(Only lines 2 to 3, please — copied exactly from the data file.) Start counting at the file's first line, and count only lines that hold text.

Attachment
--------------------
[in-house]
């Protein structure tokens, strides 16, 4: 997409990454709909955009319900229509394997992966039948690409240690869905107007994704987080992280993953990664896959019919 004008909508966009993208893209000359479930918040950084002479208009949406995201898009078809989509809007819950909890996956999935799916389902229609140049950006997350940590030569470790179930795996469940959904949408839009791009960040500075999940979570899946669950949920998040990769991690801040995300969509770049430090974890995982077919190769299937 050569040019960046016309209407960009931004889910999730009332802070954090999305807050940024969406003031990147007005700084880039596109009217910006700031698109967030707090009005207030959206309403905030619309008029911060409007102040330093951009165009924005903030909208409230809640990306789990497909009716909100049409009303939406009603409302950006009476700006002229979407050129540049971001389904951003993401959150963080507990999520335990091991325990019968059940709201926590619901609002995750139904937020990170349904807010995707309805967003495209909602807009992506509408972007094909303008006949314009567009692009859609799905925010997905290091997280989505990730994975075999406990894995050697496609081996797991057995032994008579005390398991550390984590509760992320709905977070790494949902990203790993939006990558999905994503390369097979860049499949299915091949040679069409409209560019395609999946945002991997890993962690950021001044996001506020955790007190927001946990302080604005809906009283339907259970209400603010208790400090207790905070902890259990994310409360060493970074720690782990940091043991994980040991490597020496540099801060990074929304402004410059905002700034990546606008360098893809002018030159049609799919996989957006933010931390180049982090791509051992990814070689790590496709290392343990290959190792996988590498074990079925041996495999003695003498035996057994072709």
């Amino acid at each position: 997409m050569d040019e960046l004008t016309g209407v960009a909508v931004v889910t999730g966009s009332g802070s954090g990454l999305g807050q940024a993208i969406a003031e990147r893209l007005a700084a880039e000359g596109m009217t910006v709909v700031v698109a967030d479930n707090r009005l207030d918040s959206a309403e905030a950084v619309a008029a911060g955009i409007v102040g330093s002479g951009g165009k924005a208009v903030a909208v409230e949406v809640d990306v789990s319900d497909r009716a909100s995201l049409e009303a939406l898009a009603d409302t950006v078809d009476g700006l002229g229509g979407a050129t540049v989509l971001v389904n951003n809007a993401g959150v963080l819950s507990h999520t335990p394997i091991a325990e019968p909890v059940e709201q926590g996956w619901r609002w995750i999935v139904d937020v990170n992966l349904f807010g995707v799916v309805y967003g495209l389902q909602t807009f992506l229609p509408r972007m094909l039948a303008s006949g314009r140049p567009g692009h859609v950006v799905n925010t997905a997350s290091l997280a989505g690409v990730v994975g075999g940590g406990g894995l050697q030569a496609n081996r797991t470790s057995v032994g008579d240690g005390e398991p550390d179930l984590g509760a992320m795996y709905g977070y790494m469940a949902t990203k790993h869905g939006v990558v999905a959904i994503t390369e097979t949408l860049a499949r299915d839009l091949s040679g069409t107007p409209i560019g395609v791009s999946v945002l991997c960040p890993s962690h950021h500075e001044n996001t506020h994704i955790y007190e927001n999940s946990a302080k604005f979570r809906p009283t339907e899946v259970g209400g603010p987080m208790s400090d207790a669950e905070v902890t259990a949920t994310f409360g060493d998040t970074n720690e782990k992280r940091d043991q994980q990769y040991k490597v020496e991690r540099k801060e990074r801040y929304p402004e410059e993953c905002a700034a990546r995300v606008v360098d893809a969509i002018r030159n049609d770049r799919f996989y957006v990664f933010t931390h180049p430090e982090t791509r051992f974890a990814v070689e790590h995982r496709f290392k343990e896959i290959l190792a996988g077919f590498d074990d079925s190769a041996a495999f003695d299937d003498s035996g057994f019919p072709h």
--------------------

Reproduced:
């Protein structure tokens, strides 16, 4: 997409990454709909955009319900229509394997992966039948690409240690869905107007994704987080992280993953990664896959019919 004008909508966009993208893209000359479930918040950084002479208009949406995201898009078809989509809007819950909890996956999935799916389902229609140049950006997350940590030569470790179930795996469940959904949408839009791009960040500075999940979570899946669950949920998040990769991690801040995300969509770049430090974890995982077919190769299937 050569040019960046016309209407960009931004889910999730009332802070954090999305807050940024969406003031990147007005700084880039596109009217910006700031698109967030707090009005207030959206309403905030619309008029911060409007102040330093951009165009924005903030909208409230809640990306789990497909009716909100049409009303939406009603409302950006009476700006002229979407050129540049971001389904951003993401959150963080507990999520335990091991325990019968059940709201926590619901609002995750139904937020990170349904807010995707309805967003495209909602807009992506509408972007094909303008006949314009567009692009859609799905925010997905290091997280989505990730994975075999406990894995050697496609081996797991057995032994008579005390398991550390984590509760992320709905977070790494949902990203790993939006990558999905994503390369097979860049499949299915091949040679069409409209560019395609999946945002991997890993962690950021001044996001506020955790007190927001946990302080604005809906009283339907259970209400603010208790400090207790905070902890259990994310409360060493970074720690782990940091043991994980040991490597020496540099801060990074929304402004410059905002700034990546606008360098893809002018030159049609799919996989957006933010931390180049982090791509051992990814070689790590496709290392343990290959190792996988590498074990079925041996495999003695003498035996057994072709």
């Amino acid at each position: 997409m050569d040019e960046l004008t016309g209407v960009a909508v931004v889910t999730g966009s009332g802070s954090g990454l999305g807050q940024a993208i969406a003031e990147r893209l007005a700084a880039e000359g596109m009217t910006v709909v700031v698109a967030d479930n707090r009005l207030d918040s959206a309403e905030a950084v619309a008029a911060g955009i409007v102040g330093s002479g951009g165009k924005a208009v903030a909208v409230e949406v809640d990306v789990s319900d497909r009716a909100s995201l049409e009303a939406l898009a009603d409302t950006v078809d009476g700006l002229g229509g979407a050129t540049v989509l971001v389904n951003n809007a993401g959150v963080l819950s507990h999520t335990p394997i091991a325990e019968p909890v059940e709201q926590g996956w619901r609002w995750i999935v139904d937020v990170n992966l349904f807010g995707v799916v309805y967003g495209l389902q909602t807009f992506l229609p509408r972007m094909l039948a303008s006949g314009r140049p567009g692009h859609v950006v799905n925010t997905a997350s290091l997280a989505g690409v990730v994975g075999g940590g406990g894995l050697q030569a496609n081996r797991t470790s057995v032994g008579d240690g005390e398991p550390d179930l984590g509760a992320m795996y709905g977070y790494m469940a949902t990203k790993h869905g939006v990558v999905a959904i994503t390369e097979t949408l860049a499949r299915d839009l091949s040679g069409t107007p409209i560019g395609v791009s999946v945002l991997c960040p890993s962690h950021h500075e001044n996001t506020h994704i955790y007190e927001n999940s946990a302080k604005f979570r809906p009283t339907e899946v259970g209400g603010p987080m208790s400090d207790a669950e905070v902890t259990a949920t994310f409360g060493d998040t970074n720690e782990k992280r940091d043991q994980q990769y040991k490597v020496e991690r540099k801060e990074r801040y929304p402004e410059e993953c905002a700034a990546r995300v606008v360098d893809a969509i002018r030159n049609d770049r799919f996989y957006v990664f933010t931390h180049p430090e982090t791509r051992f974890a990814v070689e790590h995982r496709f290392k343990e896959i290959l190792a996988g077919f590498d074990d079925s190769a041996a495999f003695d299937d003498s035996g057994f019919p072709h």